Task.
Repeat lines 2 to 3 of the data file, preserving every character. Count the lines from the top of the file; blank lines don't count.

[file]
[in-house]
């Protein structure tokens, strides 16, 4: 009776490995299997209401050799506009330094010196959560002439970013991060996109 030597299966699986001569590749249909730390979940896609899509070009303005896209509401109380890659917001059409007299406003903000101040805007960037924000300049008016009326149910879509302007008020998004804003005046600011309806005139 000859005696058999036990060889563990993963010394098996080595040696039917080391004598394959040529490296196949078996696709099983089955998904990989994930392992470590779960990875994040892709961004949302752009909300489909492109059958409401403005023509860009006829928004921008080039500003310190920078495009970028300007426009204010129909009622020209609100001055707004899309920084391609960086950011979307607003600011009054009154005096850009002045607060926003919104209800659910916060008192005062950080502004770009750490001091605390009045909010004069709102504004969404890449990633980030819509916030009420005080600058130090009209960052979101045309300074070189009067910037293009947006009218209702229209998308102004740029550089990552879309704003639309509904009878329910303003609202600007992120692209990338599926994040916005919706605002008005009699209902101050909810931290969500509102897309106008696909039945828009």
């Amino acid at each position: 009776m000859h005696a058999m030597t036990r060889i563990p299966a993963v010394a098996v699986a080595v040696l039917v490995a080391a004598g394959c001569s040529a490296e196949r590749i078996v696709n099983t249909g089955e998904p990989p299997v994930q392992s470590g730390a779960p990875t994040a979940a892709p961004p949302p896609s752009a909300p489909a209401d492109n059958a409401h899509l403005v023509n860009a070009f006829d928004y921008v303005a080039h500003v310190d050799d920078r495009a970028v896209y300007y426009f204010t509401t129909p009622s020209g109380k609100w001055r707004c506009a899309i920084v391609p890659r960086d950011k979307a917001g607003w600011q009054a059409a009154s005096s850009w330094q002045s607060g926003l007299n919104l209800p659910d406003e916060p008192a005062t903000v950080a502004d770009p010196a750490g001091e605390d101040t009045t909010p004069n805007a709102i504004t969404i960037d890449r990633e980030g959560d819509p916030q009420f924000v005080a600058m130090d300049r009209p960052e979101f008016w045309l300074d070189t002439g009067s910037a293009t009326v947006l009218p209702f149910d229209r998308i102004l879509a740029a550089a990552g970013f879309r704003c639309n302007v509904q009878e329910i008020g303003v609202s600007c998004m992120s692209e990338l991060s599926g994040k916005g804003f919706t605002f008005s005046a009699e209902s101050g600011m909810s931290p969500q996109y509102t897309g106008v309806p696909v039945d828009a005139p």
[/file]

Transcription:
């Protein structure tokens, strides 16, 4: 009776490995299997209401050799506009330094010196959560002439970013991060996109 030597299966699986001569590749249909730390979940896609899509070009303005896209509401109380890659917001059409007299406003903000101040805007960037924000300049008016009326149910879509302007008020998004804003005046600011309806005139 000859005696058999036990060889563990993963010394098996080595040696039917080391004598394959040529490296196949078996696709099983089955998904990989994930392992470590779960990875994040892709961004949302752009909300489909492109059958409401403005023509860009006829928004921008080039500003310190920078495009970028300007426009204010129909009622020209609100001055707004899309920084391609960086950011979307607003600011009054009154005096850009002045607060926003919104209800659910916060008192005062950080502004770009750490001091605390009045909010004069709102504004969404890449990633980030819509916030009420005080600058130090009209960052979101045309300074070189009067910037293009947006009218209702229209998308102004740029550089990552879309704003639309509904009878329910303003609202600007992120692209990338599926994040916005919706605002008005009699209902101050909810931290969500509102897309106008696909039945828009």
């Amino acid at each position: 009776m000859h005696a058999m030597t036990r060889i563990p299966a993963v010394a098996v699986a080595v040696l039917v490995a080391a004598g394959c001569s040529a490296e196949r590749i078996v696709n099983t249909g089955e998904p990989p299997v994930q392992s470590g730390a779960p990875t994040a979940a892709p961004p949302p896609s752009a909300p489909a209401d492109n059958a409401h899509l403005v023509n860009a070009f006829d928004y921008v303005a080039h500003v310190d050799d920078r495009a970028v896209y300007y426009f204010t509401t129909p009622s020209g109380k609100w001055r707004c506009a899309i920084v391609p890659r960086d950011k979307a917001g607003w600011q009054a059409a009154s005096s850009w330094q002045s607060g926003l007299n919104l209800p659910d406003e916060p008192a005062t903000v950080a502004d770009p010196a750490g001091e605390d101040t009045t909010p004069n805007a709102i504004t969404i960037d890449r990633e980030g959560d819509p916030q009420f924000v005080a600058m130090d300049r009209p960052e979101f008016w045309l300074d070189t002439g009067s910037a293009t009326v947006l009218p209702f149910d229209r998308i102004l879509a740029a550089a990552g970013f879309r704003c639309n302007v509904q009878e329910i008020g303003v609202s600007c998004m992120s692209e990338l991060s599926g994040k916005g804003f919706t605002f008005s005046a009699e209902s101050g600011m909810s931290p969500q996109y509102t897309g106008v309806p696909v039945d828009a005139p």